Dear Mr. President,
Tonight I was in a relatively empty bar in downtown with five of my female friends. An older gentleman came over to our table and offered to buy us a round of drinks. He said this was because he'd been listening to a speech earlier that declared women, especially young women, to be responsible for the coming ascendancy of American global influence. This man, who identified himself as the former Mayor of Burbank, California, began telling us about his life; growing up in California, going to Vietnam in the 60's, meeting President Reagan, even a little about his college-age children. He said that he can't stand talking to white men, anymore, because minorities and women are the future.
A google search confirmed his identity, but what struck me most about this man was not his former job, but the sound of relief in his voice. He, at several points during his story, apologized for the baby boomers "messing everything up." He seemed eager to pass the baton of responsibility for society to women, as though the millennium of male dominance was a burden he had been carrying his whole life. At several points, I actually felt pity for this man. It is one thing to be disenfranchised, to feel powerless and unrepresented and unable to change the world when you feel it's going the wrong way. But to have power; to be a rich, white, politically active man with education and connections; to have all of this and wake up one morning 68 and appalled at the state of the world must be an entirely different form of frustration. Who can this man blame, if not himself? He has had his time, his chance at creating the world he'd want his children to inherit, and he feels he has failed. It's a new generation's turn, and all he can do is sit back and buy us drinks, hope that we can listen past his slurred references to Casablanca and take to heart what he is saying.
I don't know. Maybe he's just a creepy old man who saw six women his daughter's age and thought he'd impress us with stories of movie stars and his encounters with the Joint Chiefs. But I think that, in his own clumsy way, he was asking for something more than just our attention. He wanted to explain himself, to justify a life even he wasn't sure had been lived as well as it could have been; to ask that we, and those with whom we would inherit the future, not judge him too harshly. I couldn't help, as I was listening to this man, to think of my own father, or even President Bush. Men who could not hide behind the excuse of powerlessness, but who lacked the courage to use their power to the right ends. Do they, too, feel guilty about their legacies? Do they look ahead, hoping that redemption will somehow be found in the lives of their children?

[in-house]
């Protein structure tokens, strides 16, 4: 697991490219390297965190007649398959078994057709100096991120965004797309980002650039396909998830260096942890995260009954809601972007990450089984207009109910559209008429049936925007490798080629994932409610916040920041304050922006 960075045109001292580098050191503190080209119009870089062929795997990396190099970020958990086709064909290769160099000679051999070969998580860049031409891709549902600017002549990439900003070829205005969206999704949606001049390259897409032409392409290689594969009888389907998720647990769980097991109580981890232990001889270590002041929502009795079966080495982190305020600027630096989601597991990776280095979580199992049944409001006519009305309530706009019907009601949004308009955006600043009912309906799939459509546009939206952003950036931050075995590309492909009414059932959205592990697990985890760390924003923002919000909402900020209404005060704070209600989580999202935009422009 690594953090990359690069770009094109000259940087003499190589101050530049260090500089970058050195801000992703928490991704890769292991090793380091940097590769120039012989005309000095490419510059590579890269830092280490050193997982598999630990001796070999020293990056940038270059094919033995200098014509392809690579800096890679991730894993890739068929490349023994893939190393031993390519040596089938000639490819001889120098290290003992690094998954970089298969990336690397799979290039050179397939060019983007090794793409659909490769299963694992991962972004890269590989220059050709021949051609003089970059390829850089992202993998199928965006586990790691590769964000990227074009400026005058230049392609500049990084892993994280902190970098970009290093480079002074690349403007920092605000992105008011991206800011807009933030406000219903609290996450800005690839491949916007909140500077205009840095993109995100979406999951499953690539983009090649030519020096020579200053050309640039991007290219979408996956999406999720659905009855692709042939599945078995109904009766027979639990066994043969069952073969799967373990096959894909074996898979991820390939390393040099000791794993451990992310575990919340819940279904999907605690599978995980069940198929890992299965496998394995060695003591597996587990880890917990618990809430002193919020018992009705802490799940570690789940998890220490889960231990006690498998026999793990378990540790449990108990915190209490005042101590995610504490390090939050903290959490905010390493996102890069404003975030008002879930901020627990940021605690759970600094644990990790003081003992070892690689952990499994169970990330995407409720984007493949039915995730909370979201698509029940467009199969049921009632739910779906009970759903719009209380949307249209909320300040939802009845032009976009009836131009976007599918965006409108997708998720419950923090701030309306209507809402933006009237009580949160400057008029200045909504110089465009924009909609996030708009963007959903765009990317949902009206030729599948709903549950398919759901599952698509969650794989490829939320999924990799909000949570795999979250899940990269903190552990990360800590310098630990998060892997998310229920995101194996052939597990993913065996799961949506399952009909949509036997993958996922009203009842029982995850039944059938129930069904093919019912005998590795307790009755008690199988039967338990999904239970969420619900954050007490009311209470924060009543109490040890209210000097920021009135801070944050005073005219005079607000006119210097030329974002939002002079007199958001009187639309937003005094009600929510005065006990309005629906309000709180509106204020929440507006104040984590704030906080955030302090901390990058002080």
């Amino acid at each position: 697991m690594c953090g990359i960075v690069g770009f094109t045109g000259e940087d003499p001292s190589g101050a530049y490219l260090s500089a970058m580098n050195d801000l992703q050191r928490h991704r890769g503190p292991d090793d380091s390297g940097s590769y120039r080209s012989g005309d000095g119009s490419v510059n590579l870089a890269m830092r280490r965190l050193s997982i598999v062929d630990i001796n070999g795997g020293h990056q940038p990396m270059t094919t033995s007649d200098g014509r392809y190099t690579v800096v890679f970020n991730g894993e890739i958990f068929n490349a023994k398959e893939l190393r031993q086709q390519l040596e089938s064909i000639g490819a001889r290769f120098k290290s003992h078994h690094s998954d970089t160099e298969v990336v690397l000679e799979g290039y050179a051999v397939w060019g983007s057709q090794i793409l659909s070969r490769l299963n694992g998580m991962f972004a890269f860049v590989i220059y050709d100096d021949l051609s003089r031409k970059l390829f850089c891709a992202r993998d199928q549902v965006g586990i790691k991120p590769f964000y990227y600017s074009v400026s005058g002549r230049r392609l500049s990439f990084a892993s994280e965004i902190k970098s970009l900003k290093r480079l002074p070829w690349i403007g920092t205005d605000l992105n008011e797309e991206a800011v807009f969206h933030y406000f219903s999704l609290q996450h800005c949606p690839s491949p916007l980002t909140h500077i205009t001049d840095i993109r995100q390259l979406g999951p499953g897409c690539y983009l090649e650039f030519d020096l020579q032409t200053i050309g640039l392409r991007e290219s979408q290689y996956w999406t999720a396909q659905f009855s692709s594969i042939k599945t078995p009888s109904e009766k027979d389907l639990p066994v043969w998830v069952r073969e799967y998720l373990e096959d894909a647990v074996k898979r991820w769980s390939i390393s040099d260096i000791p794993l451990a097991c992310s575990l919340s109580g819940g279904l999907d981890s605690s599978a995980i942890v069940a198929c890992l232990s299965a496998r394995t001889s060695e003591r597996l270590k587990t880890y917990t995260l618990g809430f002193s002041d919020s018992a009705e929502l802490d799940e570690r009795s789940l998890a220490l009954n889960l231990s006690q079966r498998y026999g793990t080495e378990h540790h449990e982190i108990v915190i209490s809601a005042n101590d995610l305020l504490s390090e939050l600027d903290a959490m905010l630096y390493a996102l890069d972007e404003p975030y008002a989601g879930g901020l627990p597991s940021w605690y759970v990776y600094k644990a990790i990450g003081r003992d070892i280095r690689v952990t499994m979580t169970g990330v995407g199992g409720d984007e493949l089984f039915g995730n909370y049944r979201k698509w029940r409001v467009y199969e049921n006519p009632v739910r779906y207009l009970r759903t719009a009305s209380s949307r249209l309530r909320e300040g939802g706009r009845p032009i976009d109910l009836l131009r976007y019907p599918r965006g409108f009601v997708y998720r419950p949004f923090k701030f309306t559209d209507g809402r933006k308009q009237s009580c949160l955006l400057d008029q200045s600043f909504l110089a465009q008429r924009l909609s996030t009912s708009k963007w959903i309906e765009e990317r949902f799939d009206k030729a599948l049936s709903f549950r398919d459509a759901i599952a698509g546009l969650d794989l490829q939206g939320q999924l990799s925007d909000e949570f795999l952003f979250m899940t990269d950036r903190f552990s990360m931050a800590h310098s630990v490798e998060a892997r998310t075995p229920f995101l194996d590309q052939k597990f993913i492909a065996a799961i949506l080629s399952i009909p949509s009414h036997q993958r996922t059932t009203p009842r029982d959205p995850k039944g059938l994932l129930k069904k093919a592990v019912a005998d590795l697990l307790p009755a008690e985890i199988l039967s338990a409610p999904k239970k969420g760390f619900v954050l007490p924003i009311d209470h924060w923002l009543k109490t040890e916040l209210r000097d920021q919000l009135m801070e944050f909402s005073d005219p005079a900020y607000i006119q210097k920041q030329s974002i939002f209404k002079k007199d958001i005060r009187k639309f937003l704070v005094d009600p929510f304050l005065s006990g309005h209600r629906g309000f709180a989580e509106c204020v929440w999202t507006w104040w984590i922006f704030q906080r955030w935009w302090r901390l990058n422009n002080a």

As we left the bar, wise enough to know that nothing is given freely, we each wondered what those drinks had really cost, and what, exactly, he thought he was buying. What will we be like, at 68? How many disappointed hopes will we try to explain away to strangers? While I still believe that I'd rather govern myself than be governed by some one like this man, listening to him made me hesitate, for a moment, and wonder if I'm ready for the responsibility of that kind of burden.
I suppose I don't ask many direct questions in these letters, Mr. President, which is in part due to the plethora of information about you readily available, but mostly because I know I have little right to expect a response. So forgive the personal nature of this inquiry, but the events of tonight make me wonder, what are the things you regret, Mr. President? Perhaps more importantly, what are the things you fear you'll regret at the end of your Presidency?